Teamwork is Key Goal of Interprofessional Simulation

12/08/2014

Nursing students at The University of Scranton, social-work  graduate students at Marywood University and medical students at TCMC participated in an interprofessional simulation using SimMan, an advanced patient simulator. From left: Lea Dougherty, instructor, Marywood University, School of Social Work; Janet Kobrick, University of Scranton senior majoring in nursing, Eynon; Edward Rauch, University of Scranton senior majoring in nursing, Clinton, New Jersey; Ravi Parekh, TCMC, third-year medical student, Richmond, Virginia; Megha Patel, TCMC, third-year medical student, Drums; Diana Callender, TCMC, interim chair of clinical sciences.

More than 150 students from The University of Scranton, Marywood University and TCMC participated in an interprofessional simulation on the campuses of TCMC and Scranton. From left: Wendy Manetti, University of Scranton faculty specialist, Department of Nursing; Meghan Connelly, University of Scranton junior majoring in nursing, Somerset, New Jersey; Melissa Fuchs, Marywood University, social-work graduate student, Germantown, New York; Gregory Jones, TCMC, third-year medical student, Pittsburgh; Brian Dolan, University of Scranton senior majoring in nursing, Pearl River, New York; David Johnson, TCMC, third-year medical student, Williamsport.

You can lead a patient to a medical examination table, but you can’t make him wheeze – nor can you force his blood pressure to drop or his pulse to slow.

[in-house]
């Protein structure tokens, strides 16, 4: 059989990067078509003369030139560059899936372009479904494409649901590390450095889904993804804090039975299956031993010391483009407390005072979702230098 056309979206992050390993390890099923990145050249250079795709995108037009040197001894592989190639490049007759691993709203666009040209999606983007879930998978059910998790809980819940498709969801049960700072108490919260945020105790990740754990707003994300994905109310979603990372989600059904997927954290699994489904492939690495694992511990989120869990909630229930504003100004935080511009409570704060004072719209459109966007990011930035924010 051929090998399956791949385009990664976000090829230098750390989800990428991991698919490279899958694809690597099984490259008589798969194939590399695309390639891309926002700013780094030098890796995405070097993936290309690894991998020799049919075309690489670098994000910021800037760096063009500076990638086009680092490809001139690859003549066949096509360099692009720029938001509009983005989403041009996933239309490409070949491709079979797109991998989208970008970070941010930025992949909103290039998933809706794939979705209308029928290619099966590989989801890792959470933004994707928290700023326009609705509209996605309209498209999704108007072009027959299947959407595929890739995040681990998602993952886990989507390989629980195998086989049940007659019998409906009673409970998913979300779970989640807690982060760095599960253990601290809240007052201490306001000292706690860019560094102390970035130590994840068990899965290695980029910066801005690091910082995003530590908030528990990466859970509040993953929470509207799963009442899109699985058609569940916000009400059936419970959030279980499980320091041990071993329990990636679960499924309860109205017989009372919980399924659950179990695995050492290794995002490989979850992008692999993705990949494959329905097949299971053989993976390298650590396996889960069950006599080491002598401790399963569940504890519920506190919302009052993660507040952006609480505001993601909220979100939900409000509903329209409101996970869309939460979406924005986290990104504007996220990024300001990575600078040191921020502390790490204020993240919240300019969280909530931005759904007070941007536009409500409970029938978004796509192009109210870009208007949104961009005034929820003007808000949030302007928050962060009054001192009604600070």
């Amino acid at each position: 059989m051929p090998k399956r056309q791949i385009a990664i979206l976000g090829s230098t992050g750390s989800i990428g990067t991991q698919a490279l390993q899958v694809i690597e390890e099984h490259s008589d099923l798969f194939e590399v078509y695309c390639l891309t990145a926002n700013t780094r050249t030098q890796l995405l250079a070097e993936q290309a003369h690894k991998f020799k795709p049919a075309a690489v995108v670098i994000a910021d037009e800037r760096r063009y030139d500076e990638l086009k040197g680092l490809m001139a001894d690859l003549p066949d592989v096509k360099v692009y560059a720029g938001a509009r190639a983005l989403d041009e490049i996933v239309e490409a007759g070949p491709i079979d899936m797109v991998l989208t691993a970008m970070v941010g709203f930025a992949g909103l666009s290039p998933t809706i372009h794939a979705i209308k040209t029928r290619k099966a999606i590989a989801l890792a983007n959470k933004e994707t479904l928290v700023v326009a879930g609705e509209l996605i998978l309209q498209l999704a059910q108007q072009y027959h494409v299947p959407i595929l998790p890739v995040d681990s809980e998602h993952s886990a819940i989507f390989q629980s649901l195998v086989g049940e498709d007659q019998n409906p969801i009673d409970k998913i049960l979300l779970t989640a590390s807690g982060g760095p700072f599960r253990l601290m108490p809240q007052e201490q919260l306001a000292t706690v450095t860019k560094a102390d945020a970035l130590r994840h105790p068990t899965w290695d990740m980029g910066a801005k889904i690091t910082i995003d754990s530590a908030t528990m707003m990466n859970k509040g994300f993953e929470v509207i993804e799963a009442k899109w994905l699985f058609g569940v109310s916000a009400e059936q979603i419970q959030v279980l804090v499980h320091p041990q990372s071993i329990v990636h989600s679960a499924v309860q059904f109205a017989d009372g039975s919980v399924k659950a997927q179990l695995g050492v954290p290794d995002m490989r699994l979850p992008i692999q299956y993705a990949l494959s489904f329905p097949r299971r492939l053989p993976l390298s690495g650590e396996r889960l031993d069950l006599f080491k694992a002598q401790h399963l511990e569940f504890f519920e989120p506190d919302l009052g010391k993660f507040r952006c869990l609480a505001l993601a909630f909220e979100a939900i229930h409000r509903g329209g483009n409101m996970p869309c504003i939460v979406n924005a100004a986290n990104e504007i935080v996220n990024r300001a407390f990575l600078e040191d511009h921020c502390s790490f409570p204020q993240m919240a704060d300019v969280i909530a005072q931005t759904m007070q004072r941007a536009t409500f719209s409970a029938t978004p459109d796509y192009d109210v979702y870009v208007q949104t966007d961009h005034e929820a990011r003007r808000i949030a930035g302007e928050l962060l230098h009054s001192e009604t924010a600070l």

That’s the beauty of SimMan, an advanced patient simulator that recently gave nursing students at The University of Scranton, social-work students at Marywood University and future doctors at The Commonwealth Medical College (TCMC) some real-life lessons in handling rapidly declining patients. It also taught the students the value of interprofessional teamwork.

SimMan, in this case, was a 16-year-old boy suffering from an advanced case of asthma exacerbated by family challenges such as lack of health insurance. His parents were immigrants of several years ago, explained Deborah Zielinski, director of the nursing laboratory and clinical coordinator at the University.

The two standardized actors who played the boy’s mom and dad outlined the financial and other serial problems that prevented them from keeping on top of their son’s treatment. The lack of insurance, for example, meant he had not been using his nebulizer because they were unable to pay for it. They also had another child at home with special needs.

Those issues were first explained to the six Marywood social-work graduate students involved in the simulation, who passed along the critical information to the nursing students to aid their initial assessments.

Learning the patient’s backstory helped student nurses better understand a course of action for their patient, said Colleen Oggeri, a senior at The University of Scranton from Merrick, N.Y. Knowing ahead of time that her patient was going to enter a rapid-response state, she said, it was clear to her that she had to “get the doctor pretty quickly.”